In a welcome letter to freshmen, the College made clear that it does not condone safe spaces or trigger warnings: pic.twitter.com/9ep3n0ZbgV— The Chicago Maroon (@ChicagoMaroon) August 24, 2016
The University of Chicago is welcoming new students to campus by warning them that they might hear things that might make them uncomfortable.
A letter sent by the school this week tells incoming freshmen that the university does not support "trigger warnings" as part of its commitment to freedom of expression.
"Dear Class of 2020 student," the welcome letter from the school's Dean of Students John Ellison begins. It goes on to explain the university's commitment to freedom of expression and inquiry. Students "are encouraged to speak, write, listen, challenge and learn without fear of censorship."
And that means the school "does not support so-called 'trigger warnings' " to alert students of upcoming discussions or speakers that they might find offensive.
The University of Chicago won't cancel controversial speakers, and it "does not condone the creation of intellectual 'safe spaces' where individuals can retreat from ideas and perspectives at odds with their own."
Law professor Geoffrey Stone says the letter's intent was based on a report from a faculty committee he chaired on freedom of expression and academic freedom.
"This is really exciting," Stone says. "You're coming to an amazing institution."
He says the University of Chicago has a long history of standing for those principles.
"We've been deeply committed to the notion that we're here to learn from one another and to learn from the world and to study things and to figure out the answers. And the best way to do that is to hear all sides of everything."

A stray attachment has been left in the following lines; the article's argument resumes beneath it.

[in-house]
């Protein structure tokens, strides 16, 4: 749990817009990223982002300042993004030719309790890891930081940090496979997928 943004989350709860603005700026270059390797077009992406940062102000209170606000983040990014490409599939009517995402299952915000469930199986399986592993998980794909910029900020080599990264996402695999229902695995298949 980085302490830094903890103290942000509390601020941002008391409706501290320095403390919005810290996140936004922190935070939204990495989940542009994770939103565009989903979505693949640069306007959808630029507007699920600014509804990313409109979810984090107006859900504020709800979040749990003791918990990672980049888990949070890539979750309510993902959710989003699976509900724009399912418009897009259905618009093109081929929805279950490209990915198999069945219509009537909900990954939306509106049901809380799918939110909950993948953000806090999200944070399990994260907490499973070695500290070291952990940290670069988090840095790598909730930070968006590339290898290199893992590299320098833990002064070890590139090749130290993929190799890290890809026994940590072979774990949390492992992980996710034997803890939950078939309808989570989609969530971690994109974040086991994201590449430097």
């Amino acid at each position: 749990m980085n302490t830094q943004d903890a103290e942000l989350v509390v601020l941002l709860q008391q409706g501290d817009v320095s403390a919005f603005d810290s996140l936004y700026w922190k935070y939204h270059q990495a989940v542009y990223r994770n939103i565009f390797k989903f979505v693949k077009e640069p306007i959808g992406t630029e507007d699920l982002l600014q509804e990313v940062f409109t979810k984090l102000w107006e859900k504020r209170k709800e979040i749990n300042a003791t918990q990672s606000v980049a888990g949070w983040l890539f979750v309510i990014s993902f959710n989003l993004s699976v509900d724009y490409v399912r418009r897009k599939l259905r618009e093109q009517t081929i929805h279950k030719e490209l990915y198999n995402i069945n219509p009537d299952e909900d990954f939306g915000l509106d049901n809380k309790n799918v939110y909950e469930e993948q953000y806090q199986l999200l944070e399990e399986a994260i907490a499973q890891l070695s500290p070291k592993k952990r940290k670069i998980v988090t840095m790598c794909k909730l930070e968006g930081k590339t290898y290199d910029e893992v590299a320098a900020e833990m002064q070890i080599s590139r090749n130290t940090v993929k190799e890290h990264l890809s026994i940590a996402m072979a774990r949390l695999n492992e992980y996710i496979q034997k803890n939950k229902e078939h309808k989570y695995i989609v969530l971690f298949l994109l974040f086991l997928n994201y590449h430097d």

Political science professor Charles Lipson shares his colleague's enthusiasm.
"I think it's an excellent thing," says Lipson, adding that too many campuses are shutting down discussions or speeches that some might find uncomfortable or offensive.
Across town, for example, DePaul University canceled an event last spring with conservative blogger Milo Yiannopoulos after his talk was disrupted by protests. Lipson notes several other schools have had similar controversies.
"I think universities have allowed students and faculty who want to suppress speech free rein," he says. "They've rolled over and they have not stood up for what ought to be a basic value of universities, which is to encourage free speech."
On campus, the challenge to hear and share different points of view is exactly what 16-year-old prospective student Ellie Carter from Ashland, Ore., is looking for.
"I can't understand why a college campus would be the kind of place where people would police uncomfortable topics or topics that should be," Carter says. "This is the place that they should be having that discussion at."
Carter's mom, Kathy, agrees.
"I want her exposed to more things, not to less things," Kathy says.
But the Carters also say trigger warnings can be important on some topics for some students. And that's a concern of graduate student Kelsey Stilton as well.
"It's a little in-your-face for the very first day of school," Stilton says.
She wishes the administration chose better terminology to reflect its commitment to free speech.
"The word 'trigger warning' and the word 'safe space' also implies something for people that have been in abusive or traumatic situations," she adds.
University of Chicago officials say professors still can provide trigger warnings and safe spaces if they choose, and they promise a lot more discussion when students arrive on campus and classes begin at the end of next month.